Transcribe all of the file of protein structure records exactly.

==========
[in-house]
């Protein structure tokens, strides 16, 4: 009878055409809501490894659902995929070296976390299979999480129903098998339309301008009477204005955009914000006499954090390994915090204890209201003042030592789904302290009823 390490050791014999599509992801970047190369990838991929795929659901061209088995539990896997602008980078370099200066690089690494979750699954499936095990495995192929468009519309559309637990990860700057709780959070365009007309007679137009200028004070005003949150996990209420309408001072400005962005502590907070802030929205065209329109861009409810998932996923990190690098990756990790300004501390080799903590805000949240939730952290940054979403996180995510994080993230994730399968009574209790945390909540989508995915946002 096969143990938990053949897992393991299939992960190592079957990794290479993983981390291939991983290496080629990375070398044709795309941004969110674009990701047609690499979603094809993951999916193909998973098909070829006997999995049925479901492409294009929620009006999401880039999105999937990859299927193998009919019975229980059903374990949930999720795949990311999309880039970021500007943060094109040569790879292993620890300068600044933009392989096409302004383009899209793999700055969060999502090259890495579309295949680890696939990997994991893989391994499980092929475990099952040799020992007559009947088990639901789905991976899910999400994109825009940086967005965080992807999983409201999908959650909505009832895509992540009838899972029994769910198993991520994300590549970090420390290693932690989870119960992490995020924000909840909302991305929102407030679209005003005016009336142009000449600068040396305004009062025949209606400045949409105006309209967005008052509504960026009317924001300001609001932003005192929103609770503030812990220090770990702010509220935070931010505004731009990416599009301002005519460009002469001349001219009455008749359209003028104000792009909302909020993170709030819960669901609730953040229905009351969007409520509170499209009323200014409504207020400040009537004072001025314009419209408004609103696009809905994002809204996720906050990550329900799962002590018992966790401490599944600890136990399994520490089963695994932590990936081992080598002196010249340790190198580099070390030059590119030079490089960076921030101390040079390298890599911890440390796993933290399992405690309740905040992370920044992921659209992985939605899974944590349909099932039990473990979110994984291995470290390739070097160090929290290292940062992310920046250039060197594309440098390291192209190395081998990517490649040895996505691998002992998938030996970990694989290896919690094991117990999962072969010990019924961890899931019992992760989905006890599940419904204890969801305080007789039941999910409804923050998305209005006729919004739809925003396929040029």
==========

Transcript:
[in-house]
């Protein structure tokens, strides 16, 4: 009878055409809501490894659902995929070296976390299979999480129903098998339309301008009477204005955009914000006499954090390994915090204890209201003042030592789904302290009823 390490050791014999599509992801970047190369990838991929795929659901061209088995539990896997602008980078370099200066690089690494979750699954499936095990495995192929468009519309559309637990990860700057709780959070365009007309007679137009200028004070005003949150996990209420309408001072400005962005502590907070802030929205065209329109861009409810998932996923990190690098990756990790300004501390080799903590805000949240939730952290940054979403996180995510994080993230994730399968009574209790945390909540989508995915946002 096969143990938990053949897992393991299939992960190592079957990794290479993983981390291939991983290496080629990375070398044709795309941004969110674009990701047609690499979603094809993951999916193909998973098909070829006997999995049925479901492409294009929620009006999401880039999105999937990859299927193998009919019975229980059903374990949930999720795949990311999309880039970021500007943060094109040569790879292993620890300068600044933009392989096409302004383009899209793999700055969060999502090259890495579309295949680890696939990997994991893989391994499980092929475990099952040799020992007559009947088990639901789905991976899910999400994109825009940086967005965080992807999983409201999908959650909505009832895509992540009838899972029994769910198993991520994300590549970090420390290693932690989870119960992490995020924000909840909302991305929102407030679209005003005016009336142009000449600068040396305004009062025949209606400045949409105006309209967005008052509504960026009317924001300001609001932003005192929103609770503030812990220090770990702010509220935070931010505004731009990416599009301002005519460009002469001349001219009455008749359209003028104000792009909302909020993170709030819960669901609730953040229905009351969007409520509170499209009323200014409504207020400040009537004072001025314009419209408004609103696009809905994002809204996720906050990550329900799962002590018992966790401490599944600890136990399994520490089963695994932590990936081992080598002196010249340790190198580099070390030059590119030079490089960076921030101390040079390298890599911890440390796993933290399992405690309740905040992370920044992921659209992985939605899974944590349909099932039990473990979110994984291995470290390739070097160090929290290292940062992310920046250039060197594309440098390291192209190395081998990517490649040895996505691998002992998938030996970990694989290896919690094991117990999962072969010990019924961890899931019992992760989905006890599940419904204890969801305080007789039941999910409804923050998305209005006729919004739809925003396929040029």